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Concepts of How the Blues Music Started In America Research Paper

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Updated: May 14th, 2019


The history of blues as a genre of music in America can be traced back to the time when the first African slaves were brought to the United States in 1619 to when the last slaves were brought in 1807. It is believed that some of the captains who were on-board the ships that were used for transporting the slaves to America used to force new slaves to sing on the deck as they considered this to be a way of prolonging their lives. Tied with chains on their hands and legs, the slaves had to sing and dance and those who did not dance were whipped.

Since these slaves were not allowed to bring musical instruments from Africa, the kind of music they sung was purely vocal. During the slave trade period, playing of drums by slaves was not allowed by their masters. However, there are instances when slaves played the banjo and the fiddle in the 18th century. As research findings show, slaves actually played the banjo as early as 1690, a norm that became more pronounced in the 18th century (Weissman 6-10 and Oring 224-233).

Although all these is known, sometimes attempting to pinpoint the exact time when blues as a genre of music was started in the world is a difficult task, because there are chances that this kind of music was enjoyed in other communities before the slave trade period. Therefore, from research all that is clearly known is that, whenever new slaves were brought to America, they always had an influence on the already existing slaves who had developed a kind of musical fusion.

History of Blues

During the slave trade period, slaves were encouraged to attend church; whereby, the experiences they went through, which included the prospects of leaving bondage and being free was always in their minds, leading to the creation of a kind of music that was commonly referred to as African-American spiritual.

This kind of music was the first to be accepted in the United States by African-Americans (Weissman 10). As a result of the fame that this kind of music received with time, in 1867, the first set of the slaves’ songs was published. Although most of the songs that were published had religious themes, majority of them had hidden meanings; hence, in most cases, they were interpreted wrongly by people who were not slaves.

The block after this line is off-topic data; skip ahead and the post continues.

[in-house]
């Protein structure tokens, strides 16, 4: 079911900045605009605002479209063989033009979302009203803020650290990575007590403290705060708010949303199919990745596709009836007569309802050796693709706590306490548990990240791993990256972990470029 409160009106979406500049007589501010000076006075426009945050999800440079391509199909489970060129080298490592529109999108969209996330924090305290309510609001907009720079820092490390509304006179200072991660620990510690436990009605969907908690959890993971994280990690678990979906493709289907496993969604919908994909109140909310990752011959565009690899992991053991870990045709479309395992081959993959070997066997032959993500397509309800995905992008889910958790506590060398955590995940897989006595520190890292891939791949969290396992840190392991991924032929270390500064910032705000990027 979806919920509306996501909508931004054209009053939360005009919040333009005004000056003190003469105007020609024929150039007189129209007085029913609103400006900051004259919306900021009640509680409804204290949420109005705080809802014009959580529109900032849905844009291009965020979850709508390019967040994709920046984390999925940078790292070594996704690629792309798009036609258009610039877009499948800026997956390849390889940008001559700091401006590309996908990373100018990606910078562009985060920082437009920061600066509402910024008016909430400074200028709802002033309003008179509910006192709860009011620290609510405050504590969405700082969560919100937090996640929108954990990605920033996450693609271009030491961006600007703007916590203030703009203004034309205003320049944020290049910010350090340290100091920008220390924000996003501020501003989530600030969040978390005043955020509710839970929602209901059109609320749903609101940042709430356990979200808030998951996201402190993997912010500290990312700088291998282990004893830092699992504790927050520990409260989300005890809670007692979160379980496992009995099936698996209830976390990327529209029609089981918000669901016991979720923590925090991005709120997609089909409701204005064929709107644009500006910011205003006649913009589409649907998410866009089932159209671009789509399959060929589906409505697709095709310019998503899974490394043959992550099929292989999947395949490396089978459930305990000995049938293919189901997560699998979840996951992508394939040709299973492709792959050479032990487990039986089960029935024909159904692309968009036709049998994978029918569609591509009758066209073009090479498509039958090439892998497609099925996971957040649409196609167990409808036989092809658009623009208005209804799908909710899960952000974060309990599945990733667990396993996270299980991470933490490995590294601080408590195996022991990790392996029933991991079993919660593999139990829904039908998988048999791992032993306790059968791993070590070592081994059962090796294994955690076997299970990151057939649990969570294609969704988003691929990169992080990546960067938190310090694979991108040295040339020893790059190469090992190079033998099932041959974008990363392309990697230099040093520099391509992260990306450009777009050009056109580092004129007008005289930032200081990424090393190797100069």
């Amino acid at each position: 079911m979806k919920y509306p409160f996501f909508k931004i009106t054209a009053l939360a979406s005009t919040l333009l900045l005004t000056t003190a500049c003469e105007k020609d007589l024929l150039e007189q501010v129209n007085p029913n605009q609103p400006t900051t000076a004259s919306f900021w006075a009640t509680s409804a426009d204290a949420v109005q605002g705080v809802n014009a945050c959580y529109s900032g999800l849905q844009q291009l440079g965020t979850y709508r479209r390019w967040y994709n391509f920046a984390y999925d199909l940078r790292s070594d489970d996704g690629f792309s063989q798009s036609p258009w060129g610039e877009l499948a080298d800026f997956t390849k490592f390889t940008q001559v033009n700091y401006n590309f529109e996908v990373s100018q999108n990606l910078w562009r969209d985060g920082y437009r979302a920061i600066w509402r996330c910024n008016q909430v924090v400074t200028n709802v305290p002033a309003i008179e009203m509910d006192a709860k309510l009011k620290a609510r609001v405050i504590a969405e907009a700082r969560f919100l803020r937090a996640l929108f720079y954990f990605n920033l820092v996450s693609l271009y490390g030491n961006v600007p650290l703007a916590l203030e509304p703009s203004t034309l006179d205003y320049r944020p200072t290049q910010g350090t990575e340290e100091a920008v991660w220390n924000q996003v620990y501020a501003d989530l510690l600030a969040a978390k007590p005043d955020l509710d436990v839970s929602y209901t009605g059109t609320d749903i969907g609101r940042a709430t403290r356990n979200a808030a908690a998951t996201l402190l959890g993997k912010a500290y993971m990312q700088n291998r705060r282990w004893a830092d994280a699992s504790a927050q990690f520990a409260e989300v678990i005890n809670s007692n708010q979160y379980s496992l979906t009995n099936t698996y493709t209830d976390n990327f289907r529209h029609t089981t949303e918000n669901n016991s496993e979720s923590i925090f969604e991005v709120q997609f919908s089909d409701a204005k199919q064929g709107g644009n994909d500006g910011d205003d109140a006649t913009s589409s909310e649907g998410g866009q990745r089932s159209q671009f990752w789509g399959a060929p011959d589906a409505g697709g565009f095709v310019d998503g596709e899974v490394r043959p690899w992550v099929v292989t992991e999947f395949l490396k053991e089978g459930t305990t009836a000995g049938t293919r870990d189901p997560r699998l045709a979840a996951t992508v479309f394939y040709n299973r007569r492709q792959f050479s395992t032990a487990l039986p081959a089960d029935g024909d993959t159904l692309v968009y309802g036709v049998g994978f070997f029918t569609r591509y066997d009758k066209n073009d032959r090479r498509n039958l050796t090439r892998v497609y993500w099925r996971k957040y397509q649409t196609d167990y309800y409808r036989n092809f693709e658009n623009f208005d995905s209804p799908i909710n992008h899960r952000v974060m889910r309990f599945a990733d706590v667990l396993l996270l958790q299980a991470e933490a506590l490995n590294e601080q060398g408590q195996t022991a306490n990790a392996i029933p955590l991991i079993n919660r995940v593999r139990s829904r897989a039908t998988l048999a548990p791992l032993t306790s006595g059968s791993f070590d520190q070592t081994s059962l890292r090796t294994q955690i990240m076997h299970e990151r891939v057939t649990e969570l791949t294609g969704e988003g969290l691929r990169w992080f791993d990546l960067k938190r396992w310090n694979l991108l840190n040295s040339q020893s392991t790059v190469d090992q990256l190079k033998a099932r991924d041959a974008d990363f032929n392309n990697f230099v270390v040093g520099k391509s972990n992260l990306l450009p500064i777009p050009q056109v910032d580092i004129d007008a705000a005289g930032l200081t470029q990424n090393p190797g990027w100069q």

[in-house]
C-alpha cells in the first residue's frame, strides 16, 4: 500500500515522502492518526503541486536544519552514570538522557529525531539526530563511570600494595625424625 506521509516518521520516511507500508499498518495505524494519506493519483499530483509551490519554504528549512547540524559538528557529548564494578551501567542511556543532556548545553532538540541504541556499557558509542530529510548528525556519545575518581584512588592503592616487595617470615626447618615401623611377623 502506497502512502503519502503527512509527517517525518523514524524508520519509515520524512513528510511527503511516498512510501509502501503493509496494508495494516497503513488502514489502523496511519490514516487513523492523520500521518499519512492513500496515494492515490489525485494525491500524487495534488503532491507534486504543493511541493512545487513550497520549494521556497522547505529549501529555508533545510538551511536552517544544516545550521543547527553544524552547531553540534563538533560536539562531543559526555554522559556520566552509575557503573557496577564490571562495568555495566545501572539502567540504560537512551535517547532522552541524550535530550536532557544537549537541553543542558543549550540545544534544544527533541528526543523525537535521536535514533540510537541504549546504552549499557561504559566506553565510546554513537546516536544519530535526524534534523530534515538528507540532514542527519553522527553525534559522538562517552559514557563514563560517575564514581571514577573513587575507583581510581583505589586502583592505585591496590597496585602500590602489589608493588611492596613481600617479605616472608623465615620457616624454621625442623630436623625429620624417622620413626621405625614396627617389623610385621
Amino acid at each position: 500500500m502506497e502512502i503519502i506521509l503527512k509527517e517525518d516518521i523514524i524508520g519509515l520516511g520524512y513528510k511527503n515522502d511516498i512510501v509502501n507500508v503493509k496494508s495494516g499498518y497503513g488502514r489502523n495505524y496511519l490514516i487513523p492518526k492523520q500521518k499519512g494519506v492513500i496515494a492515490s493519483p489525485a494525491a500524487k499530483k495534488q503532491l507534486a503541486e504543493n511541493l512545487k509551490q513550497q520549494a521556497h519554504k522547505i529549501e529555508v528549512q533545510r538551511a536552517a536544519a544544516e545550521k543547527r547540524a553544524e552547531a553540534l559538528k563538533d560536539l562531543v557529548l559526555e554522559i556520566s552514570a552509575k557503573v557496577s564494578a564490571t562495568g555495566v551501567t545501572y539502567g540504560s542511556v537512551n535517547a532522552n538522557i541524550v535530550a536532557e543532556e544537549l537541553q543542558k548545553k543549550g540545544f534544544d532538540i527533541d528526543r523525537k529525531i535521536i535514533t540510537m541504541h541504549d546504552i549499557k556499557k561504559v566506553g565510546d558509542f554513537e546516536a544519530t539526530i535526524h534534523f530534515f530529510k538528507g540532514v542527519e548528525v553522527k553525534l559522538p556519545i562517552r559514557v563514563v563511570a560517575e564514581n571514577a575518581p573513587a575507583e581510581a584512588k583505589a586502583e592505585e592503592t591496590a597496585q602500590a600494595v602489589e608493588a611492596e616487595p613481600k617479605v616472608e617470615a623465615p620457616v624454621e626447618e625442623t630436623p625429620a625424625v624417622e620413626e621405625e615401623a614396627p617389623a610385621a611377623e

Some of these songs incorporated the plight of slavery and others went as far as informing slaves how they could escape from the plantations. As time went by, other forms of songs emerged in plantations where the slaves worked. For example, slaves started singing secular songs like the holler, work groups, and the ring’s shouts (Weissman 11).

As research studies show, the first true recording of blues was done in the 1920s, and it is thought to have originated from the period slightly after the Civil War of between 1890 and1920. This period was referred as the repressive period since after the civil war, slave trade was abolished and some African-Americans were given the opportunity of owning land under certain conditions.

In most cases, it is believed that, blues played a role in enlightening slaves about their rights and the kind of suffering and life experiences that they had to endure for them to succeed. Slaves who chose the travelling minstrel got a chance of dancing the whole night, and singing various blues, which were melodic (Weissman 19-31).

Types of blues

As a result of lack of interest in black music during the late 19th century, there is no evidence of any recording that was done during this period; hence, a lot is still unknown about the kind of music, which was actually played before the 1920s. However, a compilation of music researched and written by Howard Odum, classified blues into three categories using the people who sang them.